Devil May Cry 5 Reveals New Cowboy Hat Weapon

In keeping with series tradition, Devil May Cry 5 features a wide array of stylish, over-the-top weapons with which to dismantle the hordes of the underworld, and now we’ve gotten our first look at another brand-new one. During a Devil May Cry 5 panel we attended at New York Comic-Con, Capcom revealed the Faust Hat, a new type of weapon that Dante will be able to wield in the game.

The company has yet to release footage of the Faust Hat, but it looks like a stylish cowboy hat with eyes. When you equip it, you’ll also don a scarf similar to the one worn by Faust in Devil May Cry 4. This scarf is made out of Red Orbs, and its length is determined by the amount you currently have.

Capcom says the Faust Hat was designed to present a risk/reward dynamic. Wearing it allows you to fire Red Orbs at enemies from your hands. You’ll also be able to throw the hat itself; if you manage to dispatch a foe with it, you’ll receive a substantial amount of Red Orbs back. However, throwing the hat at an enemy also “marks” it with its own hat, and if they attack you in return, you’ll lose more Red Orbs.

Capcom also showed off a number of returning weapons during the panel, many of which feature some new abilities this time around. Among them is the Cerberus, which can transform between ice nunchucks, a fiery bo staff, and a lightning-imbued sansetsukon.

Devil May Cry 5 launches for PS4, Xbox One, and PC on March 8, 2019. The game will release in standard and Deluxe editions, the latter of which comes with a handful of bonus digital content, including alternate costumes and several exclusive weapons. You can read more about each in our Devil May Cry 5 pre-order guide.

We recently got to go hands-on with Devil May Cry 5 at Tokyo Game Show and enjoyed many things about the game, although there were some that raised concerns. You can read more impressions of Devil May Cry 5 here.

Author: GameSpot

Castlevania: Symphony Of The Night On PS4 Is Flawed From The Start

There are many reasons why Castlevania: Symphony of the Night is regarded as a classic. The allure of secret passages and new equipment draws you into a haunted castle filled with odd creatures and dangerous traps. All of it beautifully designed, not to mention backed by an eclectic soundtrack to suit the castle’s many moods. You delve into this adventure as the silver-haired Alucard, the sympathetic son of a notorious supernatural villain, with graceful moves and a cool demeanor befitting of a vampiric heartthrob. Each of these pieces neatly click together, forming what many consider to be one of the best video games ever made. Symphony of the Night is the rare game that seems to get everything right, because even when it stumbles in gloriously cheesy ways, our accumulated goodwill turns would-be mockery into celebration.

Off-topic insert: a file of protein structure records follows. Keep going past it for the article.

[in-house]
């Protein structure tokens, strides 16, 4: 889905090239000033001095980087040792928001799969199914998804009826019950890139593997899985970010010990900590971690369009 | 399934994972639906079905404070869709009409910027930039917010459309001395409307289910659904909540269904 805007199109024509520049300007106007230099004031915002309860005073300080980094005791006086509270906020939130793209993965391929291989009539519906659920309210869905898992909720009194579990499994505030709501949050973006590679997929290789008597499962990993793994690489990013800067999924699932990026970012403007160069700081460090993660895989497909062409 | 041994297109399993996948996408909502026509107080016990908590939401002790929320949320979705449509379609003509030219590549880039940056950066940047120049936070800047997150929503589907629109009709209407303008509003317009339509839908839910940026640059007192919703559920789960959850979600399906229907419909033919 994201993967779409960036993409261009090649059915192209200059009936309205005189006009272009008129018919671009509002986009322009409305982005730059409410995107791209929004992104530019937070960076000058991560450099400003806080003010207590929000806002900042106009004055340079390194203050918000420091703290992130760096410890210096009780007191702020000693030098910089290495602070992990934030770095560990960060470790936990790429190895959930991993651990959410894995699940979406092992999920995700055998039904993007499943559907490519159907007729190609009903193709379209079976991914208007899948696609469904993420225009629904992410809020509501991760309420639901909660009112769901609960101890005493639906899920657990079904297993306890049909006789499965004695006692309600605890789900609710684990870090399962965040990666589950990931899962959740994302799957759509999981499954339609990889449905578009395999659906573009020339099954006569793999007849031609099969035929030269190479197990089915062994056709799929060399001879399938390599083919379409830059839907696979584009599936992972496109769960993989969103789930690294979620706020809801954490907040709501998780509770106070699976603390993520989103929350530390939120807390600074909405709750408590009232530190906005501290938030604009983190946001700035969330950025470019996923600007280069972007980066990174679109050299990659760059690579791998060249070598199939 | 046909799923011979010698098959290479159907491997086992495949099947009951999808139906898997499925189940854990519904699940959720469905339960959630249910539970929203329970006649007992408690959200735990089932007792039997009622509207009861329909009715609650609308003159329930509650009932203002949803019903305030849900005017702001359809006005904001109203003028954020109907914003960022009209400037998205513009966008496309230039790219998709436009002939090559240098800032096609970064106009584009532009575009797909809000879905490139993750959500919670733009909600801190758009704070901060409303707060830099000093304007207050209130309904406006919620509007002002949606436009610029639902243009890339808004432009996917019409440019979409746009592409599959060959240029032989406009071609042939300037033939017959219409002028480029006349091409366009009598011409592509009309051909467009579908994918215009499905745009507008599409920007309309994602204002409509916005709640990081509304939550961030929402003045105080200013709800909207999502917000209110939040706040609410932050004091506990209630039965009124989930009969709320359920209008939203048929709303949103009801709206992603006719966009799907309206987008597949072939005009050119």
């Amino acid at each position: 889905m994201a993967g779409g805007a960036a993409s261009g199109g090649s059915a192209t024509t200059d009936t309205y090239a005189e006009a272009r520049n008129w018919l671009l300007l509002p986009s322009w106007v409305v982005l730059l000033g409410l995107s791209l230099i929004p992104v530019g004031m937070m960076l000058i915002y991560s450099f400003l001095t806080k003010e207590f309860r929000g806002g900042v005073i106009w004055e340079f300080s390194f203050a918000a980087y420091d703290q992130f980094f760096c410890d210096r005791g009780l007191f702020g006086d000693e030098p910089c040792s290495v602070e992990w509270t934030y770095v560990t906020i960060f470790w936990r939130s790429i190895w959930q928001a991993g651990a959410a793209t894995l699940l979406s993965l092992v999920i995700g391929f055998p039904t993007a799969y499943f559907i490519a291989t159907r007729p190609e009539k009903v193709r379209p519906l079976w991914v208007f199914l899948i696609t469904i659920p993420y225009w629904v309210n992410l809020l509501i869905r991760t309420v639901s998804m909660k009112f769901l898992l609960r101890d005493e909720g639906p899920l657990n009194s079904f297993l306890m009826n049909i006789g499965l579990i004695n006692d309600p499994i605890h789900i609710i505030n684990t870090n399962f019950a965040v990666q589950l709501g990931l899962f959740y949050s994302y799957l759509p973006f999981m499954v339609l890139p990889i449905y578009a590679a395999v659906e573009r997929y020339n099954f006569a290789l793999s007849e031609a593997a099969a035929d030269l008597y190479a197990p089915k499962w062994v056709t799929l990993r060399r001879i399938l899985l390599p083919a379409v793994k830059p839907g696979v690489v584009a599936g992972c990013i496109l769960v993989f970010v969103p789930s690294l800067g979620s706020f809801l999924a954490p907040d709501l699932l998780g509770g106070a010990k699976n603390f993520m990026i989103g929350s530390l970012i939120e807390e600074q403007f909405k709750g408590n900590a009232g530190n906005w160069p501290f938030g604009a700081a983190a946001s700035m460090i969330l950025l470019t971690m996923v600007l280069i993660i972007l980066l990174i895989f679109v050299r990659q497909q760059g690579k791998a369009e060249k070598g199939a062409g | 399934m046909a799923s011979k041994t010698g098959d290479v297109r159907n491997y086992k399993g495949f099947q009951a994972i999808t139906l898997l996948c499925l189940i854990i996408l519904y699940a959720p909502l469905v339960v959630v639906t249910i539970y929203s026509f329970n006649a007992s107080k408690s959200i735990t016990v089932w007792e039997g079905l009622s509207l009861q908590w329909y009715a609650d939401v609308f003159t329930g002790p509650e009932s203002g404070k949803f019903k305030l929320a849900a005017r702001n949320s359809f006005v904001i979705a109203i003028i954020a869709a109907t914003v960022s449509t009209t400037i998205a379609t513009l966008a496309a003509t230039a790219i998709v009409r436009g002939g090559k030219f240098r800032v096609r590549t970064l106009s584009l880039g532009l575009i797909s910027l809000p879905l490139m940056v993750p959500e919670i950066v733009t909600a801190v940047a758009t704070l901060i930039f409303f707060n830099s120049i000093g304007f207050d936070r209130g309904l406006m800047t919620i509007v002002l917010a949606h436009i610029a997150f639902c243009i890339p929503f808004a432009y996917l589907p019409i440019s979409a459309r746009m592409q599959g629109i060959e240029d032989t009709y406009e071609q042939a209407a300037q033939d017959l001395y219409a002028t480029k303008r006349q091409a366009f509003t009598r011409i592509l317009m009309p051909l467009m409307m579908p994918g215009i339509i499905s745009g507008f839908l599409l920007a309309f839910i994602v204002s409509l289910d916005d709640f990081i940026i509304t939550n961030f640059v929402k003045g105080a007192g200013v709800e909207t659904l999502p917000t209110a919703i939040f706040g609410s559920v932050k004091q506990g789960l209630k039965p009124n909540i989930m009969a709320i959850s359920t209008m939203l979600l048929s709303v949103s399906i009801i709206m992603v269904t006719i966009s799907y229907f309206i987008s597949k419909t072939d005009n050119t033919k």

Konami, apparently, doesn’t see things the same way. Its upcoming release of Symphony of the Night on PS4 (as part of the Castlevania Requiem collection) is based on the retooled PSP release that was buried within Castlevania: The Dracula X Chronicles. This version, while still excellent in most respects, tries to improve upon the original PlayStation release (which is also mostly intact on Xbox 360), but in the process eliminates one of the most memorable moments of the entire game.

I’m referring, of course, to the meme-ified exchange between Richter Belmont and Dracula during the prologue.

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Richter: Die, monster! You don’t belong in this world!

Dracula: It was not by my hand that I’m once again given flesh. I was called here by humans who wish to pay me tribute.

Richter: “Tribute”?! You steal men’s souls, and make them your slaves!

Dracula: Perhaps the same could be said of all religions.

Richter: Your words are as empty as your soul! Mankind ill needs a savior such as you!

Dracula: What is a man? A miserable little pile of secrets! But enough talk! Have at you!

It’s campy, over the top, and incredibly memorable. Who among us hasn’t been tempted to rhetorically question the essence of humanity, fling a glass of wine across the room, and declare the answer we all know in our hearts to be true? Dracula may have sounded ridiculous, but let’s be honest: he’s not wrong.

The PSP version, and the upcoming PS4 port, use new voice actors and a new script, with Richter and Dracula’s iconic lines rewritten to the following.

Richter: Dracula. Die now, and leave this world! You’ll never belong here!